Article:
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TD Bank vs. Bank of America: Which Is Better for You?

Finding the best bank in America to fit your specific needs is crucial for building a solid foundation in your financial life. But with dozens of different banks operating in the U.S., how can you know which one is best suited for you? The answer is to compare each bank on the metrics that matter most: account options, fees and interest rates. Below you’ll find a comprehensive side-by-side analysis of TD Bank vs. Bank of America so you can make a smart, informed decision about where you should consider opening an account.

What to Know About TD Bank

If you’re looking for a bank that enables you to withdraw money anytime and anywhere, TD Bank should be a strong contender. Its physical presence is mainly along the East Coast, with a smattering of locations across 15 Mid-Atlantic states. Nationwide, there are 1,300 brick-and-mortar branches, bolstered by a strong web presence and online store locator. TD Bank also stands out with its unusually long store hours and commitment to being open on weekends and many holidays.

TD Bank offers a great deal of account variety to its customers. Among the products it offers are savings accounts, checking accounts, certificates of deposit (CDs), money market accounts (MMAs) and IRAs. Some savings accounts include waivable monthly maintenance fees. MMAs even come complete with check-writing capabilities. In general, most of these services also offer increased rates with qualifying account activity.

Regardless of whether you’re swimming in savings or not, TD Bank will welcome your business. It will allow you to fund your new account from a variety of sources, such as a “simple savings” account, an IRA, a credit card, a mortgage and beyond. For individuals with a wide range of accounts, the chance to keep all your monetary assets at a single institution could be a game-changer.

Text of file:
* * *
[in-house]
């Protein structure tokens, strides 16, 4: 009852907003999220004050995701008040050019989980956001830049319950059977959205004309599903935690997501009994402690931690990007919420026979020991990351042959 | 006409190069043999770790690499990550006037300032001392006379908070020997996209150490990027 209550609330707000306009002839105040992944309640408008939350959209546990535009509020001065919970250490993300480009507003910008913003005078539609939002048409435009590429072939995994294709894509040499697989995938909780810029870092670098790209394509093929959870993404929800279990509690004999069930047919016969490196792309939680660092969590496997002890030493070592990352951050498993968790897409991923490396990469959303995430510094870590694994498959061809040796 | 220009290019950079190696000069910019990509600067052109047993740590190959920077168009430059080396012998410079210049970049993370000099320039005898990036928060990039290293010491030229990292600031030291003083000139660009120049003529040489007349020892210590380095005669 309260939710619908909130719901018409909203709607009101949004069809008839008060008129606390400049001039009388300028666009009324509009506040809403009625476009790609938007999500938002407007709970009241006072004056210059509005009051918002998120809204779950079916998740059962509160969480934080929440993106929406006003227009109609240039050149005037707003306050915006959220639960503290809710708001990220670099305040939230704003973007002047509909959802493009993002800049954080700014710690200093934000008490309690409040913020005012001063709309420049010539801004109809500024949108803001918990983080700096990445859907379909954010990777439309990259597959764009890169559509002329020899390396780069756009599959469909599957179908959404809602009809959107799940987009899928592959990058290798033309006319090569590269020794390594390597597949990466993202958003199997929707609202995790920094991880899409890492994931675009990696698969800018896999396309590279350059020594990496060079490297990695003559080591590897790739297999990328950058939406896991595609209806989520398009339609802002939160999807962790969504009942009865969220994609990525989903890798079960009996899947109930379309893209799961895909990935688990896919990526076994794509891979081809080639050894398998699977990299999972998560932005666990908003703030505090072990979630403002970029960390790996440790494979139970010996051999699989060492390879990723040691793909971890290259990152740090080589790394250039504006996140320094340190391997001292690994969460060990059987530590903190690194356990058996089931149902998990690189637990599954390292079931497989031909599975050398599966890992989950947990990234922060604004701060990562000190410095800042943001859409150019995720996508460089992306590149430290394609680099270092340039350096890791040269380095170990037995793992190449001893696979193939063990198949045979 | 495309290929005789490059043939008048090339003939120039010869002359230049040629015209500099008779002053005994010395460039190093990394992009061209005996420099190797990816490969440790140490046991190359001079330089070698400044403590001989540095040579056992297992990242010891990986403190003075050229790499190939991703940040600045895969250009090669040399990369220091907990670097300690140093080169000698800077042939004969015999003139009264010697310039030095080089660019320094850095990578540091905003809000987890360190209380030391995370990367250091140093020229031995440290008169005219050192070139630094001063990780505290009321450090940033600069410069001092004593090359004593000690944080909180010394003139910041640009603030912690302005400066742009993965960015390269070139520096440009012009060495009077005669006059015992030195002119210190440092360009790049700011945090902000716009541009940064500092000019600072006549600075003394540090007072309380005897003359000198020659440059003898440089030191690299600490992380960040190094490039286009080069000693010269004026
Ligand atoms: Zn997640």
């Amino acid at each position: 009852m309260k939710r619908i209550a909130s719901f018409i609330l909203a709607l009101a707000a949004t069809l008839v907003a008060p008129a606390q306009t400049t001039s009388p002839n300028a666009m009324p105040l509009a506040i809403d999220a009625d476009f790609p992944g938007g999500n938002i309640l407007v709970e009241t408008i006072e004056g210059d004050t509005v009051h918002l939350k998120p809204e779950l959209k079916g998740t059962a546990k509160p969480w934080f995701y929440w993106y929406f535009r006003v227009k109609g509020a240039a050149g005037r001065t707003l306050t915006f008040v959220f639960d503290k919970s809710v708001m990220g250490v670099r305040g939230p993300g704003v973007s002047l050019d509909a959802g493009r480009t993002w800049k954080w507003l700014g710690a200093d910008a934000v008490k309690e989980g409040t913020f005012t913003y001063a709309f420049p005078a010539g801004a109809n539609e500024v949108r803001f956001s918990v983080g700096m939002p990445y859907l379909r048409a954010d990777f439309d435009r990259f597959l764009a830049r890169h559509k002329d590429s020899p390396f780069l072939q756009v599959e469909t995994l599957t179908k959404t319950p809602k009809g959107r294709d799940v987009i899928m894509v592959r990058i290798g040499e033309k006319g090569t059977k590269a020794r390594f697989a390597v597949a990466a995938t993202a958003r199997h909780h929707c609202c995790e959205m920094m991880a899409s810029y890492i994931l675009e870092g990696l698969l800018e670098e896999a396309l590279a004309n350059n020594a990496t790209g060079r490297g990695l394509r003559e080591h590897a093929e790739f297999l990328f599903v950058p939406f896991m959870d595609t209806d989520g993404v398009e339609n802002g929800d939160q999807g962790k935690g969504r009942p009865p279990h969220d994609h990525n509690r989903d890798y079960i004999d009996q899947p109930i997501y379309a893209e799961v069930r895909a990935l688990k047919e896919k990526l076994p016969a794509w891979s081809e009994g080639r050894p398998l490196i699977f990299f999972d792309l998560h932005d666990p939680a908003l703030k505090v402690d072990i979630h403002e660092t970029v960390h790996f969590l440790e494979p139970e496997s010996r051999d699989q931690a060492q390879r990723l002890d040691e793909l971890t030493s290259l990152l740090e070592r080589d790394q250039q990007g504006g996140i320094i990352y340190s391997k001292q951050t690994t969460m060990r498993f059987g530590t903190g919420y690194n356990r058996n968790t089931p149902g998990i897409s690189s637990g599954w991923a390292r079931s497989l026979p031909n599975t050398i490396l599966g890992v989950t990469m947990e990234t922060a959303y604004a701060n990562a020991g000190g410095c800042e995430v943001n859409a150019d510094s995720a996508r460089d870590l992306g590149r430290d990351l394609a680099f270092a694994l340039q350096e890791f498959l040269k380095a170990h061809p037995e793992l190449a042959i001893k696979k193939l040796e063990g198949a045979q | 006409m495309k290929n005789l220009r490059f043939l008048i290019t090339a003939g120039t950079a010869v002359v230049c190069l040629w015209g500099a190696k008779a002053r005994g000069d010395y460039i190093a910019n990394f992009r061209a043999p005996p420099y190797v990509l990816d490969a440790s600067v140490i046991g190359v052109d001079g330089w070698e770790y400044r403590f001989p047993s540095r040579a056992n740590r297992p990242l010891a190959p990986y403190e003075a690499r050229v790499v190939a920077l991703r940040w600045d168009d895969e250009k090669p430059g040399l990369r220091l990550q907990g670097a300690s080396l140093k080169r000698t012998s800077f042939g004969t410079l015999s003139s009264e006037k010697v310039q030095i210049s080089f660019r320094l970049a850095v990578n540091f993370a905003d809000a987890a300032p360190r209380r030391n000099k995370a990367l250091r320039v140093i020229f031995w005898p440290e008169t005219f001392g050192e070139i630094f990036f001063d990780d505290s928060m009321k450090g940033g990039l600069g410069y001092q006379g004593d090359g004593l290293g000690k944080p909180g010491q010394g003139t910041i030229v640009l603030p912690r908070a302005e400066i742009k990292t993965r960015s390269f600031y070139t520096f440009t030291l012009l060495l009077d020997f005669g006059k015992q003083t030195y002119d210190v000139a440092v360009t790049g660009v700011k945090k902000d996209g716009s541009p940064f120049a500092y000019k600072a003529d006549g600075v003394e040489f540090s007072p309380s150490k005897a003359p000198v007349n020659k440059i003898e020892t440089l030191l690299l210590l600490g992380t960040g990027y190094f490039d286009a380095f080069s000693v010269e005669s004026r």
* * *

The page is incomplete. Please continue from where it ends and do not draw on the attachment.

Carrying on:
What to Know About Bank of America

Bank of America, unlike the bulk of its competition, does not feature any of the nation’s highest-earning interest rates. Yes, it’s regarded as one of America’s largest bank chains. But it falters quite dramatically in terms of what it can offer to its account holders in annual savings growth. So if you’re focused on other benefits in addition to building your current savings incrementally, BoA could be a great place for you to have an account.

To its credit, Bank of America does offer a wide range of unique banking products to customers. These include two different kinds of savings accounts and nearly a dozen CDs. In turn, both avid spenders and frugal savers will likely find that Bank of America can meet their needs.

The greatest benefit of beginning a relationship with Bank of America is that the bank will handle your needs in a comprehensive way. Most banks, including TD, simply cannot match the breadth of its offerings. Its wide range of resources available nationwide are largely unmatched and provide ample value to customers.

TD Bank vs. Bank of America: Bank Accounts 

TD Bank vs. Bank of America: Which Is Better for You?

TD Bank is one of a few banks in America that offer money market accounts (MMAs). These are a type of savings account that will generally earn you a higher amount of interest than a run-of-the-mill savings account. However, a small caveat is that the minimum balance and deposit for MMAs are often much higher than for a basic savings account.

With TD Bank, you may also take advantage of CDs, high interest-earning checking accounts and more. The bank also specializes in mobile banking, which gives you the ability to deposit your checks as you receive them, via the convenience of your smartphone.

You may not be able to expect stellar interest rates from your Bank of America bank account. Still, you can certainly rely on a healthy number of account choices to manage your money. With the Regular Savings account, the Core Checking® account and IRAs, BoA ensures that it meets your individual banking needs.

In comparing TD Bank vs. Bank of America, you may want to consider access to personalized customer service. If you prefer to talk with a real person about your finances, BoA can provide you with extensive  human expertise. Even more so than TD Bank, BoA boasts thousands of physical branches around the U.S., as well as a large network of ATMs nationwide. For those who want mobile banking as a centerpiece, the BoA app does it all, giving you access to your balances on the go. The bank buttresses these services with ultra-tight security measures to give you peace of mind.

TD Bank vs. Bank of America: Fees